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It's that time of year to celebrate all things spooky as Halloween-lovers share ghost stories, tour haunted homes, and don frightful costumes. But on Wall Street, spooky talk isn't confined to October. Traders and bankers often employ a number of eerie terms throughout the year. Read on to learn a few...if you dare!

Dead cat bounce: When a black cat crosses your path, it might mean bad luck. But when you encounter a dead cat bounce, it might mean something good, albeit very fleeting: a temporary rise in share prices. One of the more grisly terms used by investment pros, a dead cat bounce refers to the momentary rebound in the price of a stock after a major decline. The phrase originates "from the facetious notion that even a dead cat would bounce slightly if dropped from a sufficient height," according to Merriam-Webster.

Death play: A rather insensitive term in Wall Street's lexicon, a death play refers to the strategy of buying or short-selling a stock with the expectation that the move will prove lucrative should a company executive die. Investors who believe a sick CEO's death, for instance, would be devastating to a company's performance may decide to short a stock, while investors who think the subsequent change of management would be a good thing might buy.

Ghosting: Those who dress as ghosts for Halloween might cover themselves in bed sheets from head to toe, but those who participate in ghosting schemes on Wall Street engage in an entirely different cover-up. Ghosting describes collusion between firms that try to illegally (and secretly) manipulate a stock's price for their own benefit.

Graveyard market: Contrary to what the name might imply, a graveyard market is not a market for trading graveyards. Instead, it refers to bear markets in which investors can't sell their holdings without suffering large losses, while other investors, wary of the bear market, decide not to invest at all. As Barron's Dictionary of Finance and Investment Terms explains, "Like a graveyard, those who are in can't get out and those who are out have no desire to get in."

Phantom stock: One of the definitions of the word "phantom," according to the Cambridge Dictionary, is "something that appears or seems to exist but is not real or imagined." That doesn't mean, however, that phantom stocks are imaginary stocks. It's a little more complicated than that. This term refers to a form of employee or executive compensation that is related to the value or performance of an employer's stock, but differs from conventional equity compensation. As the National Center for Employee Ownership explains, phantom stock is "simply a promise to pay a bonus in the form of the equivalent of either the value of company shares or the increase in that value over a period of time." That bonus may be paid out in cash or stock at a predetermined date, but an employee receives no stock at the outset, when he or she is initially enrolled in a phantom stock plan.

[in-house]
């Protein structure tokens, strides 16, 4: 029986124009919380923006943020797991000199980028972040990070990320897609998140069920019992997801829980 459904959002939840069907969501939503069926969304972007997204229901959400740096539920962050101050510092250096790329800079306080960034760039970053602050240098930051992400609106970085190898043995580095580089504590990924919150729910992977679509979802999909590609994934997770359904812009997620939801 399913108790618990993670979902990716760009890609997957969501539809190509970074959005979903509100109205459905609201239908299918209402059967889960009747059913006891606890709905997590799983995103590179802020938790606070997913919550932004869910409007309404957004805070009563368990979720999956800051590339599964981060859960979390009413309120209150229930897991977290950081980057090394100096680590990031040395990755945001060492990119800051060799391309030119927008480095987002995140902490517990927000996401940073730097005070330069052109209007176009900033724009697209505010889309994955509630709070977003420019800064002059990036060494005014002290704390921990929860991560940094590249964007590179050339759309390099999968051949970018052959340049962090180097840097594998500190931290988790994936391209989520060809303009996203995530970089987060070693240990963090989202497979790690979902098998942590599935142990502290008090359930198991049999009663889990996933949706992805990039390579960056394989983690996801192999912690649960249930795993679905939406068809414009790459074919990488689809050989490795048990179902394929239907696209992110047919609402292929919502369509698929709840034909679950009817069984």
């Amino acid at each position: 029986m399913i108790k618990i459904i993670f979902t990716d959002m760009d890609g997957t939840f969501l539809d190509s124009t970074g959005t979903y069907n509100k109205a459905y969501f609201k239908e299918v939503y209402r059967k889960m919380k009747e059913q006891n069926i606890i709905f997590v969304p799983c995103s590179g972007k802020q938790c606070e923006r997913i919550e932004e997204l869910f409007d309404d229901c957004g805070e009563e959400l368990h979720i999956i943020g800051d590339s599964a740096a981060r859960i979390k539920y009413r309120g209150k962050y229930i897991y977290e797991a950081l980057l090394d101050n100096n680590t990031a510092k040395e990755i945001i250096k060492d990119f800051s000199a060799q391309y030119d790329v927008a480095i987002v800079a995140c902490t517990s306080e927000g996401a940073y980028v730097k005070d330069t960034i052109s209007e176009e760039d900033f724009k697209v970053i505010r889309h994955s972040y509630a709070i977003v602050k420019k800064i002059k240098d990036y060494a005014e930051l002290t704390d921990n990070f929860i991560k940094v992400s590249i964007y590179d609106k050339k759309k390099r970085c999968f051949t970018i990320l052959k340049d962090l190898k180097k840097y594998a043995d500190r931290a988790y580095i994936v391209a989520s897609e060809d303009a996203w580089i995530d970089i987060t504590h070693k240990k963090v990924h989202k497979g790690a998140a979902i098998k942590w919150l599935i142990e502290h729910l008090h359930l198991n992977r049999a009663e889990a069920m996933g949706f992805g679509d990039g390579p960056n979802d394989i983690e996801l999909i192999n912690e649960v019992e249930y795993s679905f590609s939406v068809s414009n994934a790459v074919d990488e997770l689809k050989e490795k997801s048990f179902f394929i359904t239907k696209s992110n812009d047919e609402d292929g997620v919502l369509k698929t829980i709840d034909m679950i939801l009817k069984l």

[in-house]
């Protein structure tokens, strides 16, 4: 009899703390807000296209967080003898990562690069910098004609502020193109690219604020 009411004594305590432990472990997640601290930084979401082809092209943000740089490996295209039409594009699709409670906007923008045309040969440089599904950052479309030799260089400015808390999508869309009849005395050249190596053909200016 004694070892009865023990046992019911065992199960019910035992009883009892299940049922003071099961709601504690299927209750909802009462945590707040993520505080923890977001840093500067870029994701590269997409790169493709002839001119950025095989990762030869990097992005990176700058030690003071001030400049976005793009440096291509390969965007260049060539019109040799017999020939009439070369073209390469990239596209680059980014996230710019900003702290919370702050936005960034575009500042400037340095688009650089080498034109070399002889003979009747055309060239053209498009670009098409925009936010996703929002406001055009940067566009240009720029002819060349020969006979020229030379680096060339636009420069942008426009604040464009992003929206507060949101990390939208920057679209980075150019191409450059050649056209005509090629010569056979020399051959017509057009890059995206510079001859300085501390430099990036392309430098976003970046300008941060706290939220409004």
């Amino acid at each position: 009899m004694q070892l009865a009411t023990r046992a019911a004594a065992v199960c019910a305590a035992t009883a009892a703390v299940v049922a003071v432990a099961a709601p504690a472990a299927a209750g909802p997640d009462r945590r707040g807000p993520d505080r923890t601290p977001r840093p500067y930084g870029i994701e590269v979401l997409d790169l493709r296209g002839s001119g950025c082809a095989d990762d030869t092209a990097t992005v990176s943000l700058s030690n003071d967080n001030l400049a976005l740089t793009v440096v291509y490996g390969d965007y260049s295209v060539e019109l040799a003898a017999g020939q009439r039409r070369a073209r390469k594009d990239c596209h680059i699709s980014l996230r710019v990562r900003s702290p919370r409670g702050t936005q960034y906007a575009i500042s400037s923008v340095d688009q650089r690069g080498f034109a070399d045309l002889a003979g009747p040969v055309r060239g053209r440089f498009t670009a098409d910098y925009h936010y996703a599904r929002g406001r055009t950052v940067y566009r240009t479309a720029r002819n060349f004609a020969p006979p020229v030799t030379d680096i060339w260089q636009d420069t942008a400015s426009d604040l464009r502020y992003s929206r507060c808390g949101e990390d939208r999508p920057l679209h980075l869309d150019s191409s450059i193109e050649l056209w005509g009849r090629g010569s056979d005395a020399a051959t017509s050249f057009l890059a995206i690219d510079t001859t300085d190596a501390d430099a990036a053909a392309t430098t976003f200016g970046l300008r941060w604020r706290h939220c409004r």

Witching: You may be forgiven for wondering if some sorceress had, indeed, cast a spell on the markets on the third Friday of every month, when many future and options contracts are set to expire. The raft of expirations tends to spur high volumes of trading, and these periods are known as "double witching," "triple witching," and "quadruple witching," depending on how many types of contracts -- stock options, stock futures, index options, or index futures -- are set to expire.

Zombie banks or zombie companies: These morbid terms describe companies that are insolvent and yet are somehow able to keep operating. The phrase was used widely during Japan's so-called "lost decade" when, in the 1990s, the country helped some unprofitable firms stay alive through bailouts and guarantees. Many companies that should have been liquidated were "too complex and costly for their lenders to shut down," the Financial Times explains. "Hence they remained half-alive, poisoning the corporate world by silently spreading a sense of stagnation and fear." On the bright side, unlike their eponyms, zombie companies didn't munch on anyone's brains -- at least, not that we know of.

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